Having a good listener may prevent cognitive decline

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In a new study from NYU, researchers found supportive social interactions in adulthood are important for your ability to stave off cognitive decline seen in Alzheimer’s disease.

They that simply having someone available most or all of the time whom you can count on to listen to you when you need to talk is linked to greater cognitive resilience.

It is a measure of your brain’s ability to function better than would be expected for the amount of physical aging– or disease-related changes in the brain.

This study adds to growing evidence that people can take steps, either for themselves or the people they care about most, to increase the odds they’ll slow down cognitive aging or prevent the development of symptoms of Alzheimer’s disease.

An estimated 5 million Americans are living with Alzheimer’s disease, a progressive condition that affects mostly those over 65 and interferes with memory, language, decision-making, and the ability to live independently.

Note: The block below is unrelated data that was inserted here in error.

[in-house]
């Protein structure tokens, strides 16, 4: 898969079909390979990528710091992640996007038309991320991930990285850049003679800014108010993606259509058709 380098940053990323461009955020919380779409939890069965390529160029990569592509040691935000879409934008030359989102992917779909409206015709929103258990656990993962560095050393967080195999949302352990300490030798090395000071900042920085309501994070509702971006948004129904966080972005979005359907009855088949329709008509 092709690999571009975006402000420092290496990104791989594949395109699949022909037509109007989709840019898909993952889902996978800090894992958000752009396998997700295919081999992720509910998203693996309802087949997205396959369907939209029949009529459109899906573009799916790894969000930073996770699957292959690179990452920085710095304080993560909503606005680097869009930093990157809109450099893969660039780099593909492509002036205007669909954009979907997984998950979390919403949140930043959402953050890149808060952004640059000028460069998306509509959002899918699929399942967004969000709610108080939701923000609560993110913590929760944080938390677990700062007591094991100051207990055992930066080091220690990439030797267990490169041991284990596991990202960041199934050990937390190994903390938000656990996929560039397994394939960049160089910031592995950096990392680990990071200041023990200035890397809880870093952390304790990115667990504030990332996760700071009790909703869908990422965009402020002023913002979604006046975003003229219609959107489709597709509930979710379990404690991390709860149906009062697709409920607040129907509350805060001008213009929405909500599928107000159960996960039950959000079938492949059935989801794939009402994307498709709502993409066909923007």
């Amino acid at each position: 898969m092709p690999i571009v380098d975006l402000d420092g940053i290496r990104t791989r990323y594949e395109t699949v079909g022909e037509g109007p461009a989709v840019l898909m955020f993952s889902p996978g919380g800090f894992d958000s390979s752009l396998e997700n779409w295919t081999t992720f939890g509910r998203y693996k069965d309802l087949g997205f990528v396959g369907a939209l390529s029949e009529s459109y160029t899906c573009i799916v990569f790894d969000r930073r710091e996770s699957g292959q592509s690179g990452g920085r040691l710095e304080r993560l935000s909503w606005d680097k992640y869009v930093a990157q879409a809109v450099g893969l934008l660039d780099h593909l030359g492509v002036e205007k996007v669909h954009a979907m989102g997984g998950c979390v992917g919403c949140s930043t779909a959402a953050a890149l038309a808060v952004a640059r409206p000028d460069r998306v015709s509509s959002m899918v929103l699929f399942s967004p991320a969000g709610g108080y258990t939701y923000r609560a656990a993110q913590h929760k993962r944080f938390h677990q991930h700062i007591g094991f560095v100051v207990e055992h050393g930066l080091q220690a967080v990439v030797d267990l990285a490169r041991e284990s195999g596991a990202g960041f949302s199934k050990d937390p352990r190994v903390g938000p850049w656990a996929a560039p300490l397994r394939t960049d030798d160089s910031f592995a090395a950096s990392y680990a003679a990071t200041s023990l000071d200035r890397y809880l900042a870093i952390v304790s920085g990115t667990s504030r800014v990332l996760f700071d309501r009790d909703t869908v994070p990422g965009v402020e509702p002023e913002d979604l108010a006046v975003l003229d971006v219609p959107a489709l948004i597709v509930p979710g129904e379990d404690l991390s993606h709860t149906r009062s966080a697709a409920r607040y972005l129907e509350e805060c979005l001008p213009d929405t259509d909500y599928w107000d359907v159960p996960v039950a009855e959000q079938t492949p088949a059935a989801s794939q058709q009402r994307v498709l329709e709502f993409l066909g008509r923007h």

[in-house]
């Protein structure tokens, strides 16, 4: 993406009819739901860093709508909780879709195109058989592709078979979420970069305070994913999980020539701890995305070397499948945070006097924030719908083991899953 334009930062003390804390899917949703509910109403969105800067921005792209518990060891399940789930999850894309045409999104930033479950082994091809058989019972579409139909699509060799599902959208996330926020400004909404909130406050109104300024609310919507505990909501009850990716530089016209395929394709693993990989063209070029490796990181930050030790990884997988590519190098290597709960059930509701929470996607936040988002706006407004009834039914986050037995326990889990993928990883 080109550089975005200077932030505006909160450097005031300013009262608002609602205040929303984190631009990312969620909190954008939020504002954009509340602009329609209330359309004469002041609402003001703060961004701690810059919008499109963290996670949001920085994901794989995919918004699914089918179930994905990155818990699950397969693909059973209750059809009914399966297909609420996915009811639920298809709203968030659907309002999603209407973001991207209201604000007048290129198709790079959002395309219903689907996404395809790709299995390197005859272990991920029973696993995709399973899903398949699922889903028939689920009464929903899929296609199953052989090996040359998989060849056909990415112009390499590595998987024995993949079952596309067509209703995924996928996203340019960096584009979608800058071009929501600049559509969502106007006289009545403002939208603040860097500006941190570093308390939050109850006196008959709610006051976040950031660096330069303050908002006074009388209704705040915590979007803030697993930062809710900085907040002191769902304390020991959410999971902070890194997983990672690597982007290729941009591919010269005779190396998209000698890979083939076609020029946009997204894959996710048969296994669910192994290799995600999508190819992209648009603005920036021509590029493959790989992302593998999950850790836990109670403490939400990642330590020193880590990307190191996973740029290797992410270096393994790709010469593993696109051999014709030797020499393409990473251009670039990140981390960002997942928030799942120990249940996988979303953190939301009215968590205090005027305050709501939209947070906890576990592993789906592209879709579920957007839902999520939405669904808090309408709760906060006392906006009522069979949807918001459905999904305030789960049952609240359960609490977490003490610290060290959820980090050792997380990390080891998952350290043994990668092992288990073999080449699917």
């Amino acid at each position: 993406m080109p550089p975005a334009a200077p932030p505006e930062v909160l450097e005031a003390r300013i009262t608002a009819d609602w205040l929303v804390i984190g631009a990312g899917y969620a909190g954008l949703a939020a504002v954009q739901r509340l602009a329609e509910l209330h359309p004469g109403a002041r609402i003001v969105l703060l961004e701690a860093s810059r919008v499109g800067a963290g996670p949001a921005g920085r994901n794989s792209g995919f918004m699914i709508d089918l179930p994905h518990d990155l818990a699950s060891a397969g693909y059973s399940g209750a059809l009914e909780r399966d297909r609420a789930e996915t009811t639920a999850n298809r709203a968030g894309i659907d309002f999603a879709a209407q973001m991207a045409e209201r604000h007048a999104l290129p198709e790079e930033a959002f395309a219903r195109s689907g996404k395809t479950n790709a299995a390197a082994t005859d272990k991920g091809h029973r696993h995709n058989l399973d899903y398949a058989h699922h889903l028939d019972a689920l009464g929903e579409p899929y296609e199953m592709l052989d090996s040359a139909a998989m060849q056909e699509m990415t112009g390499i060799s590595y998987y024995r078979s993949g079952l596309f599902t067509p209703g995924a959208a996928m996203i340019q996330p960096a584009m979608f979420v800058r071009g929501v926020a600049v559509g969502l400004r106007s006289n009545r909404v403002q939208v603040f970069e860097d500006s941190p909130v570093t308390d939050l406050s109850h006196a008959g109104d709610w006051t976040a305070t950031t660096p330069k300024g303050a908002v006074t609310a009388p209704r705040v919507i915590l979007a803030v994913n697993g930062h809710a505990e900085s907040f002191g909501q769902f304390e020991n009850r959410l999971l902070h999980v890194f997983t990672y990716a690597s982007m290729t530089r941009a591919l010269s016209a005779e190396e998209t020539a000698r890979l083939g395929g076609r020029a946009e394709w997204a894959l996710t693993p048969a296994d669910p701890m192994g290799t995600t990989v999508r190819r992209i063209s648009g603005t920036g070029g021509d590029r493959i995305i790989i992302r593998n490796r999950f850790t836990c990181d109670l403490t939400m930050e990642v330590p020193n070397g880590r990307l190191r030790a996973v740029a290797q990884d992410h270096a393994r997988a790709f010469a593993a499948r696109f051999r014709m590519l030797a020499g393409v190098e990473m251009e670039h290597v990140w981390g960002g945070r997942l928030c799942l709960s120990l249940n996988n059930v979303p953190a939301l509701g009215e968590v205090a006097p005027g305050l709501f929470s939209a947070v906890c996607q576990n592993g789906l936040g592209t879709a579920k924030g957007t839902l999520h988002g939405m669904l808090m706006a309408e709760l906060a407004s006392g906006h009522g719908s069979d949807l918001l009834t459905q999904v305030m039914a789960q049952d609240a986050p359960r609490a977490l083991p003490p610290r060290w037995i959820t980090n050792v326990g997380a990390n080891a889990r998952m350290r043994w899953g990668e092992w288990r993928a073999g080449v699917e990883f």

In the study, the team used data from the Framingham Heart Study (FHS) as the source of their study’s 2,171 participants, with an average age of 63.

They found the cognitive function of individuals with greater availability of one specific form of social support was higher relative to their total cerebral volume.

This key form of social support was listener availability and it was highly associated with greater cognitive resilience.

Researchers note that further study of individual social interactions may improve understanding of the biological mechanisms that link psychosocial factors to brain health.

They also recommend that physicians consider adding this question to the standard social history portion of a patient interview: asking patients whether they have access to someone they can count on to listen to them when they need to talk.

If you care about Alzheimer’s disease, please read studies about these 2 personality traits may protect you from Alzheimer’s disease and more and findings of this new drug may prevent Alzheimer’s disease effectively and safely.

For more information about Alzheimer’s and your health, please see recent studies about your eyes can show early warning for Alzheimer’s disease and results showing a simple tool to predict your risk of Alzheimer’s.

The study is published in JAMA Network Open. One author of the study is Joel Salinas, MD.

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